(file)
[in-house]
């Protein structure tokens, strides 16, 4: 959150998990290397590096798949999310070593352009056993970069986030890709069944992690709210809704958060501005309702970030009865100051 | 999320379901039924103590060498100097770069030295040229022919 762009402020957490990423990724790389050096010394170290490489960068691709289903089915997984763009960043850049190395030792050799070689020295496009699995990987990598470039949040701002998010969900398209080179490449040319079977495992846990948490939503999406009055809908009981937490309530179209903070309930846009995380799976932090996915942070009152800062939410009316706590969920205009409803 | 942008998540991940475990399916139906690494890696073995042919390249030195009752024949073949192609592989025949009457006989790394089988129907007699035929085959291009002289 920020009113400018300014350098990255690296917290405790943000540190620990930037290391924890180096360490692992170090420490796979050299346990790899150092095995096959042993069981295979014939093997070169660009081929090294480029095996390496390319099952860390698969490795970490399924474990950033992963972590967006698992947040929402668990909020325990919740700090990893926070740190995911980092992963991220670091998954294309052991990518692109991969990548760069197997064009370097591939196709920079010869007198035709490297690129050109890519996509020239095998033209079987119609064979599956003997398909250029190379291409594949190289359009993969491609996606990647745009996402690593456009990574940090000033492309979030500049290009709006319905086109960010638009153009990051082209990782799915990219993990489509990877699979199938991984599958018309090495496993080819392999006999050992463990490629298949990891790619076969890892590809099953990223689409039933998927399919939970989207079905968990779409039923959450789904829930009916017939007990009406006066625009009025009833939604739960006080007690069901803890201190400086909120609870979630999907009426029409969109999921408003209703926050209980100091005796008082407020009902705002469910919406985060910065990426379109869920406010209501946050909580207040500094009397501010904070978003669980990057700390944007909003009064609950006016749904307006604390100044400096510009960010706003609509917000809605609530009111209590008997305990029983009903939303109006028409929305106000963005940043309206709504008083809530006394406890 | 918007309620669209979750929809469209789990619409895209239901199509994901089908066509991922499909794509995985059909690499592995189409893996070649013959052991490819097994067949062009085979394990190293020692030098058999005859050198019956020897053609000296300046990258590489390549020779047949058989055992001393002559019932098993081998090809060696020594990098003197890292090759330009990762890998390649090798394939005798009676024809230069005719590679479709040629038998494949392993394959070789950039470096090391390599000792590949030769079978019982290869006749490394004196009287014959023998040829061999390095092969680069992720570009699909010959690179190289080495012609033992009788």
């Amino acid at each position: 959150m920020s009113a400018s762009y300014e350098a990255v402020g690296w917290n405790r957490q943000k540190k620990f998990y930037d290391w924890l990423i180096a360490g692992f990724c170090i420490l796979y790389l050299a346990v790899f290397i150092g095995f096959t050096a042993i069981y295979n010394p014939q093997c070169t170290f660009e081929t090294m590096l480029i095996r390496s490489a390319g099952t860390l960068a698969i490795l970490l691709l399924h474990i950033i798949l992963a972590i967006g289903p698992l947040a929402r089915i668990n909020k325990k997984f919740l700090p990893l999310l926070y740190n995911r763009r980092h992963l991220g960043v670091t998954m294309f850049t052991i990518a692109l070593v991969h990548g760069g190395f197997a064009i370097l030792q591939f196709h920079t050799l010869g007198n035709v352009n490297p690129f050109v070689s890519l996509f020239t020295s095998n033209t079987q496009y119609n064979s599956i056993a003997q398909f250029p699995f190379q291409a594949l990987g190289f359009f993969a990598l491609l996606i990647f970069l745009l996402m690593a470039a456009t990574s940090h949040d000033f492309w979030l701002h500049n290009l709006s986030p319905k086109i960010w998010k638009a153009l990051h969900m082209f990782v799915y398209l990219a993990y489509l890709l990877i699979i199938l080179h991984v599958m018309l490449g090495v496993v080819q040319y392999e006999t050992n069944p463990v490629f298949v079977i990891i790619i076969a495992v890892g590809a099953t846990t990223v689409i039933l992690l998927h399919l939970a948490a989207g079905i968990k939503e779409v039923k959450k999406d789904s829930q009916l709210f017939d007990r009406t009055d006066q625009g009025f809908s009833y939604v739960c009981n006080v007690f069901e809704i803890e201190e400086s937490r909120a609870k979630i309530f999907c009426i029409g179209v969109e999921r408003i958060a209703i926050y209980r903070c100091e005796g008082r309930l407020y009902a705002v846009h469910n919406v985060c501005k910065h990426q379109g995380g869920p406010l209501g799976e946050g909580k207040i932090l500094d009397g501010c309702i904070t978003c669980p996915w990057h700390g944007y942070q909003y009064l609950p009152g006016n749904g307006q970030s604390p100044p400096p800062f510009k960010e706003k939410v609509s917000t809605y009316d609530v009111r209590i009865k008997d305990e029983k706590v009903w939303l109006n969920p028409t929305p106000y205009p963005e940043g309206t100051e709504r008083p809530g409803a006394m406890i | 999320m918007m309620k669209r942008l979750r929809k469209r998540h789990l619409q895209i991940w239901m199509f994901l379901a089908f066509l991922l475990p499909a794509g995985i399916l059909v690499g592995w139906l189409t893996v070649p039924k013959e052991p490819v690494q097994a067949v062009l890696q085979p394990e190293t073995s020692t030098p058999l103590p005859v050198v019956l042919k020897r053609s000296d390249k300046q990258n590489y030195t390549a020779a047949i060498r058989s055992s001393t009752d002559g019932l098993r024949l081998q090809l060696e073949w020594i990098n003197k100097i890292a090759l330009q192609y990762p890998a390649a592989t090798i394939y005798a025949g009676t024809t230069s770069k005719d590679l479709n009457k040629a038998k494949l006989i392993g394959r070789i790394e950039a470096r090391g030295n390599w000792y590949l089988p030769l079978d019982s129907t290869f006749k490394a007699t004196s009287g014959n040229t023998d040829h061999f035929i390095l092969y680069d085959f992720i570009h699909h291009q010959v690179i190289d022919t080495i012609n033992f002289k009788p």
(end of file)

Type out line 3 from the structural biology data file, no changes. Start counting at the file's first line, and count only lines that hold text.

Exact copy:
């Amino acid at each position: 959150m920020s009113a400018s762009y300014e350098a990255v402020g690296w917290n405790r957490q943000k540190k620990f998990y930037d290391w924890l990423i180096a360490g692992f990724c170090i420490l796979y790389l050299a346990v790899f290397i150092g095995f096959t050096a042993i069981y295979n010394p014939q093997c070169t170290f660009e081929t090294m590096l480029i095996r390496s490489a390319g099952t860390l960068a698969i490795l970490l691709l399924h474990i950033i798949l992963a972590i967006g289903p698992l947040a929402r089915i668990n909020k325990k997984f919740l700090p990893l999310l926070y740190n995911r763009r980092h992963l991220g960043v670091t998954m294309f850049t052991i990518a692109l070593v991969h990548g760069g190395f197997a064009i370097l030792q591939f196709h920079t050799l010869g007198n035709v352009n490297p690129f050109v070689s890519l996509f020239t020295s095998n033209t079987q496009y119609n064979s599956i056993a003997q398909f250029p699995f190379q291409a594949l990987g190289f359009f993969a990598l491609l996606i990647f970069l745009l996402m690593a470039a456009t990574s940090h949040d000033f492309w979030l701002h500049n290009l709006s986030p319905k086109i960010w998010k638009a153009l990051h969900m082209f990782v799915y398209l990219a993990y489509l890709l990877i699979i199938l080179h991984v599958m018309l490449g090495v496993v080819q040319y392999e006999t050992n069944p463990v490629f298949v079977i990891i790619i076969a495992v890892g590809a099953t846990t990223v689409i039933l992690l998927h399919l939970a948490a989207g079905i968990k939503e779409v039923k959450k999406d789904s829930q009916l709210f017939d007990r009406t009055d006066q625009g009025f809908s009833y939604v739960c009981n006080v007690f069901e809704i803890e201190e400086s937490r909120a609870k979630i309530f999907c009426i029409g179209v969109e999921r408003i958060a209703i926050y209980r903070c100091e005796g008082r309930l407020y009902a705002v846009h469910n919406v985060c501005k910065h990426q379109g995380g869920p406010l209501g799976e946050g909580k207040i932090l500094d009397g501010c309702i904070t978003c669980p996915w990057h700390g944007y942070q909003y009064l609950p009152g006016n749904g307006q970030s604390p100044p400096p800062f510009k960010e706003k939410v609509s917000t809605y009316d609530v009111r209590i009865k008997d305990e029983k706590v009903w939303l109006n969920p028409t929305p106000y205009p963005e940043g309206t100051e709504r008083p809530g409803a006394m406890i | 999320m918007m309620k669209r942008l979750r929809k469209r998540h789990l619409q895209i991940w239901m199509f994901l379901a089908f066509l991922l475990p499909a794509g995985i399916l059909v690499g592995w139906l189409t893996v070649p039924k013959e052991p490819v690494q097994a067949v062009l890696q085979p394990e190293t073995s020692t030098p058999l103590p005859v050198v019956l042919k020897r053609s000296d390249k300046q990258n590489y030195t390549a020779a047949i060498r058989s055992s001393t009752d002559g019932l098993r024949l081998q090809l060696e073949w020594i990098n003197k100097i890292a090759l330009q192609y990762p890998a390649a592989t090798i394939y005798a025949g009676t024809t230069s770069k005719d590679l479709n009457k040629a038998k494949l006989i392993g394959r070789i790394e950039a470096r090391g030295n390599w000792y590949l089988p030769l079978d019982s129907t290869f006749k490394a007699t004196s009287g014959n040229t023998d040829h061999f035929i390095l092969y680069d085959f992720i570009h699909h291009q010959v690179i190289d022919t080495i012609n033992f002289k009788p």